Saturday, October 1, marks a significant milestone in the world of global finance as the Chinese renminbi enters the basket of world reserve currencies, joining the U.S. dollar, euro, Japanese yen and British pound.
The decision by the International Monetary Fund to give the renminbi special drawing rights status (which was actually announced by the IMF last November) caps a multi-year effort by the Chinese government to gain entry into the exclusive club of global financial heavyweights.
Despite fears of the renminbi usurping the U.S. dollars dominant role in global markets, the greenback will retain its place as the worlds reserve currency of choice for some time to come. But gold investors should pay attention to the rise of the renminbi, as the Chinese economy continues to grow and gain influence on the global financial stage.
A symbolic move
The inclusion of the renminbi in the IMFs reserve currency basket is a de facto stamp of approval, denoting Chinas currency as a widely accepted and liquid form of exchange.
Chinas currency plays a small but growing role in global finance. With its special drawing rights status, more global central banks will add renminbi to its reserves. More business transactions will also be conducted in the currency, more than the 2% of trade that is done in renminbi as of 2014.
The ascension of the renminbi alongside the U.S. currency may seem a threat to the dollars long-time supremacy in global markets. It does change the game in many respects, but the dollars importance on the world financial stage isnt about to fade.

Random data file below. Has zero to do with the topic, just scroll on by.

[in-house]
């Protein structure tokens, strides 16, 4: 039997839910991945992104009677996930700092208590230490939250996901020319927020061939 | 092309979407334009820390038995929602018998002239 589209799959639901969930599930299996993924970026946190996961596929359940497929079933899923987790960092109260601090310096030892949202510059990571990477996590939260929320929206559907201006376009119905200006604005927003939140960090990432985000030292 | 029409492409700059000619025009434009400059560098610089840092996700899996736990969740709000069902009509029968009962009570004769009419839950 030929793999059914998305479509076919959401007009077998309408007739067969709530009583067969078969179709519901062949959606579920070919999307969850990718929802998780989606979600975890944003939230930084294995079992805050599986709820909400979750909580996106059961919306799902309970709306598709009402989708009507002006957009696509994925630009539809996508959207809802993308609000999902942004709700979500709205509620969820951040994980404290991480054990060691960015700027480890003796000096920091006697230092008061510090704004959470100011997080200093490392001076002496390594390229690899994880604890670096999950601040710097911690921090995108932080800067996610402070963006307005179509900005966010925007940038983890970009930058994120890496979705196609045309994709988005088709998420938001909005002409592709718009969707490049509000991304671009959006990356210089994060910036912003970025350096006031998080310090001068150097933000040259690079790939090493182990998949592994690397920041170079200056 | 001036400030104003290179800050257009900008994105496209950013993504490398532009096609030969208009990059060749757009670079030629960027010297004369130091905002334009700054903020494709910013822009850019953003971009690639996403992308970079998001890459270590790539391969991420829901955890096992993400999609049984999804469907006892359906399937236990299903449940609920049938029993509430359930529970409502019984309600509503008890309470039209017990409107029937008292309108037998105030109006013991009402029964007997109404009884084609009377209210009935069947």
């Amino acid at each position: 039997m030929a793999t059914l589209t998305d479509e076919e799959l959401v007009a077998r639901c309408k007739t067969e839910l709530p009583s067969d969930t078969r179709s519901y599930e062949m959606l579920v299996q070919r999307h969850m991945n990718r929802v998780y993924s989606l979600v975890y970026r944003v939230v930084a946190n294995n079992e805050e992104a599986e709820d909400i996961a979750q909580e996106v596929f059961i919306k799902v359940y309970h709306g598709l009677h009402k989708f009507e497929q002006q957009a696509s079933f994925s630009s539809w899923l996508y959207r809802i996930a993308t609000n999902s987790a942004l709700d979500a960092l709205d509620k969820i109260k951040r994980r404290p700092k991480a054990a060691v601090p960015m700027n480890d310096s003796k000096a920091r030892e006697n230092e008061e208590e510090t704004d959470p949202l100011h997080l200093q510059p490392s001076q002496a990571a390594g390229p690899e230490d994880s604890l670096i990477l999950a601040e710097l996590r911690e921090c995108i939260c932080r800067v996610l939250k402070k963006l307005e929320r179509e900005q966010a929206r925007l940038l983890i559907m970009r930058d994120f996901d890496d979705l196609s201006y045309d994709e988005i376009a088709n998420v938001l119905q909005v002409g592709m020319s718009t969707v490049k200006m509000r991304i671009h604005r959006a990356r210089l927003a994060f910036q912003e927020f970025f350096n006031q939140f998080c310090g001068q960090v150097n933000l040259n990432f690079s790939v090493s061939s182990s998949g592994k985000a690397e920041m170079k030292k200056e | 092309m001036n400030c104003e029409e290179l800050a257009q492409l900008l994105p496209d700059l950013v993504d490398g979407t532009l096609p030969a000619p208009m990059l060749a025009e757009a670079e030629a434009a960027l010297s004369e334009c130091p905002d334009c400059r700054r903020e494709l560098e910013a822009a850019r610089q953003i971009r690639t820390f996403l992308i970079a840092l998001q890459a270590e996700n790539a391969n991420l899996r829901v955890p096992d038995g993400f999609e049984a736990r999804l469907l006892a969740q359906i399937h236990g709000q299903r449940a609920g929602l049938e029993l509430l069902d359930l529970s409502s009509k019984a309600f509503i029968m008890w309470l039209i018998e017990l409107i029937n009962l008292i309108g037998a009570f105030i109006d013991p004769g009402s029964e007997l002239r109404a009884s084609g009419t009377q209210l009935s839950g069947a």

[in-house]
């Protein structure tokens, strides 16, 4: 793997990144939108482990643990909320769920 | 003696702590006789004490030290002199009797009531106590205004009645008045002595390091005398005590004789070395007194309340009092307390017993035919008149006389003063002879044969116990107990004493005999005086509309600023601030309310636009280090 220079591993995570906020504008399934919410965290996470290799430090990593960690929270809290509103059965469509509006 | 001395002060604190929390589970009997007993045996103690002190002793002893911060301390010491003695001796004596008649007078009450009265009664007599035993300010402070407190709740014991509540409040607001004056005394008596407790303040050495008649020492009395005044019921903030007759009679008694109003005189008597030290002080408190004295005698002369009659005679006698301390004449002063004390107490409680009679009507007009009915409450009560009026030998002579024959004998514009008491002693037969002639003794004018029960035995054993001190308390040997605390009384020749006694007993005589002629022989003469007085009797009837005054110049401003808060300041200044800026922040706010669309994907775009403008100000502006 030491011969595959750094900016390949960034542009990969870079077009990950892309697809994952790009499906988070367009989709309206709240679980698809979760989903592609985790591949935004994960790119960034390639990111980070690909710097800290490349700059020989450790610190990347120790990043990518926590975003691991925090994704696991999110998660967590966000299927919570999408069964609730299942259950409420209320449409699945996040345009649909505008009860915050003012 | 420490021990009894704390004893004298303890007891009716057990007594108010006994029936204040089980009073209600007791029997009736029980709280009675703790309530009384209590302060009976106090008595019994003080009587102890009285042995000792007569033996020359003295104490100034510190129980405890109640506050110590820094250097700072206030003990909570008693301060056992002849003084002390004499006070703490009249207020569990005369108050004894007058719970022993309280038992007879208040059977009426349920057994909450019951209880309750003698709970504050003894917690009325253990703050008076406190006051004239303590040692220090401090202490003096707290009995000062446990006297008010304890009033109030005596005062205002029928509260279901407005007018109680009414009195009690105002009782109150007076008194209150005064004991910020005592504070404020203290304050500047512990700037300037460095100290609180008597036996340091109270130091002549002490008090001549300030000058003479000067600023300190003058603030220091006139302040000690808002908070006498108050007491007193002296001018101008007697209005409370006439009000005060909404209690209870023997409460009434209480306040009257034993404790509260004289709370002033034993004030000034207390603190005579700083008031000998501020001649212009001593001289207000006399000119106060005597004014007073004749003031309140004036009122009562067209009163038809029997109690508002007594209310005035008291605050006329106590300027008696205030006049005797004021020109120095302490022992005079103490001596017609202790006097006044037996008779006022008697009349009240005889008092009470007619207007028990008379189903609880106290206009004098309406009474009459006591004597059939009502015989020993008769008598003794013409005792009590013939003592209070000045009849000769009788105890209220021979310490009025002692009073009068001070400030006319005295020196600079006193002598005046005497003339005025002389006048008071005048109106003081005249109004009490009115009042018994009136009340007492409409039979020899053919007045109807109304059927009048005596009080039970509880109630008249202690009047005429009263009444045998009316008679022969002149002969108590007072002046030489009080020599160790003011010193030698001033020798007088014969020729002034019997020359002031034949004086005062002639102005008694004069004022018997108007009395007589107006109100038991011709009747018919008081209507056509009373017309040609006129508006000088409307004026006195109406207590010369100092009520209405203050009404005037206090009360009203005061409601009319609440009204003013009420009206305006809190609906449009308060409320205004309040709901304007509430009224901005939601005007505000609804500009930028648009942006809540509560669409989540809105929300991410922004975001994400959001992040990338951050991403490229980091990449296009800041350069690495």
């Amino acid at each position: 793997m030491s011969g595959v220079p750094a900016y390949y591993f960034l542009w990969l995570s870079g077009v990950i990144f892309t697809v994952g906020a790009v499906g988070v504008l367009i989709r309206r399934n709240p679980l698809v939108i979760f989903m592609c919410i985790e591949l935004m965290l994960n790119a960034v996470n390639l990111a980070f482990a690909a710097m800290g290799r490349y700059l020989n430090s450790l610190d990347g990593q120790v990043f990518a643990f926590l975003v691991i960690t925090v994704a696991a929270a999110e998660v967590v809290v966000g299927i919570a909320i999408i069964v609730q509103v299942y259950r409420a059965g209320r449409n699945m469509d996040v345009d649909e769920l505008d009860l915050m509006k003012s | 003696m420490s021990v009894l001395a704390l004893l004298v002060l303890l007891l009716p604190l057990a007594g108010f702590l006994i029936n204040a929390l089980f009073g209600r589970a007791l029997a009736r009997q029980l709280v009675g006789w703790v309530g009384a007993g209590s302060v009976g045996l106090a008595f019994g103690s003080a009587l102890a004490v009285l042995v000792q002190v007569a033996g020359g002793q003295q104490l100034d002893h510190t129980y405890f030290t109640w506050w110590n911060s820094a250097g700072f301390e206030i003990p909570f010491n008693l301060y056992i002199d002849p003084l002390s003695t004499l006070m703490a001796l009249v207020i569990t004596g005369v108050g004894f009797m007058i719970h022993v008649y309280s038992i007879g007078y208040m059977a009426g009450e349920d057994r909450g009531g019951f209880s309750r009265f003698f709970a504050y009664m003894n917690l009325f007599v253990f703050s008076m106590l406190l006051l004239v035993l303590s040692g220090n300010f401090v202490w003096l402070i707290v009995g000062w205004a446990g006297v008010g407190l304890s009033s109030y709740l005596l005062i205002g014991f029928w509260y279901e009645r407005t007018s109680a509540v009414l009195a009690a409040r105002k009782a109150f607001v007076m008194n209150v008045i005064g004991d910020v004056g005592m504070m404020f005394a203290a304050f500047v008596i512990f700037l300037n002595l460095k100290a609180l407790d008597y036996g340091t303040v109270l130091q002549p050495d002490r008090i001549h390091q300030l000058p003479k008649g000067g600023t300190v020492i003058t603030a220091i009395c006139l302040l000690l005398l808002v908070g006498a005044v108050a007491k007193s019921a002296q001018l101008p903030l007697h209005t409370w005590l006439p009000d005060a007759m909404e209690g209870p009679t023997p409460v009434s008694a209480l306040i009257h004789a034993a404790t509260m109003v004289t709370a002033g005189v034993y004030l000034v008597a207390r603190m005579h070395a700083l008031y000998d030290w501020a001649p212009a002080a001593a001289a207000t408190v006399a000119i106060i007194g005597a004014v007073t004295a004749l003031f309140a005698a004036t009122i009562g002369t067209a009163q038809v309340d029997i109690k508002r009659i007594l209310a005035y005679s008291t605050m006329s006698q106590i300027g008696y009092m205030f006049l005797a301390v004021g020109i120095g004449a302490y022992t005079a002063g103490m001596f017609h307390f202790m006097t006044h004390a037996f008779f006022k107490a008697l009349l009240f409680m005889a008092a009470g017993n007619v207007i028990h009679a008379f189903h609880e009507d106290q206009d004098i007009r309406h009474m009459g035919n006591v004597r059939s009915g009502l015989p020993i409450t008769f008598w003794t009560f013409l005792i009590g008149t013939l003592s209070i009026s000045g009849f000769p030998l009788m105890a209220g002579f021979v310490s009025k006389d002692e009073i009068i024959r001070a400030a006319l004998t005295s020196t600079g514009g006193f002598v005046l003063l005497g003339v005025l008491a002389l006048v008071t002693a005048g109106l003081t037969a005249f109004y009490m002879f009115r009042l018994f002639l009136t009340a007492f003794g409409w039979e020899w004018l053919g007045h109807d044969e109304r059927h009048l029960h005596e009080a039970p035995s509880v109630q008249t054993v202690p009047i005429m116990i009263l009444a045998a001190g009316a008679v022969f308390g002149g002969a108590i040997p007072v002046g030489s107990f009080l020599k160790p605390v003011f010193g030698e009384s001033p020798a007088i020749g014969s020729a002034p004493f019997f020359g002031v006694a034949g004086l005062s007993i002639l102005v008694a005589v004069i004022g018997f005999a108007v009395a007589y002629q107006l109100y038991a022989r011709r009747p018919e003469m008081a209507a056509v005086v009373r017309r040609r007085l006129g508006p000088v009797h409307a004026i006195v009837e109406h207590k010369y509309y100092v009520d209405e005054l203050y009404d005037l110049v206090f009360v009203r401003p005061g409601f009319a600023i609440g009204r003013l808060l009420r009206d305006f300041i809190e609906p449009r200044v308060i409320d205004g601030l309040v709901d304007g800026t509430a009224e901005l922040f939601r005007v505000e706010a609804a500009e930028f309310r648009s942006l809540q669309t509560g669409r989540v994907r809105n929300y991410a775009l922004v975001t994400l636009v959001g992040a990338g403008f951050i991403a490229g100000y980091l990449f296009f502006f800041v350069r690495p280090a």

For one, the U.S. dollar will remain the dominant currency in the IMFs special drawing rights basket, at 41.7%, even after the renminbi is added to the mix. In fact, its the other reserve currencies (the euro, yen and British pound) that will lose share to make room for Chinas currency.
A matter of trust
Second, trust matters more than the IMFs tacit approval among financiers looking to do business in China. Financial reform in the country has come a long way, but the Chinese government needs to do more to increase transparency and build the regulatory infrastructure that can increase trust among the investment community.
The U.S. dollar wont lose its title as the worlds reserve currency anytime soon. That means commodities from oil and natural gas to precious metals like gold and silver will continue to be priced in dollars. Plus, fluctuations in the value of the U.S. dollar will continue to influence the price of gold and silver.
Thats not to say the dollars premier status is ironclad. The U.S. currencys leading position is under threat more from internal pressures: a large overhang of government debt that continues to grow and widening trade imbalances could loosen the foundation that has made the dollar the standard denomination for pricing hard assets.
Hedging reserve currency risks
But the challenge to the dollars dominance as the worlds reserve currency will be played out over the long term. A collapse in the dollar is an outlying possibility, but its a risk that gold can help hedge. Gold can act as a form of insurance to help preserve wealth should dollar-based assets plummet in value.
Gold is also an effective tool for portfolio diversification. Equity and bond investments will be affected by fluctuations in the value of the U.S. dollar. An allocation to gold in a portfolio can help lessen some of the risks investors face from higher volatility in the currency markets.
Greater acceptance of the renminbi will also bring more attention to changes in its value and flows in and out of the country. Any possible devaluation in the currency has the potential to upset global markets, much like what had occurred in August 2015. Those events would also increase investor demand for gold and help push gold prices higher.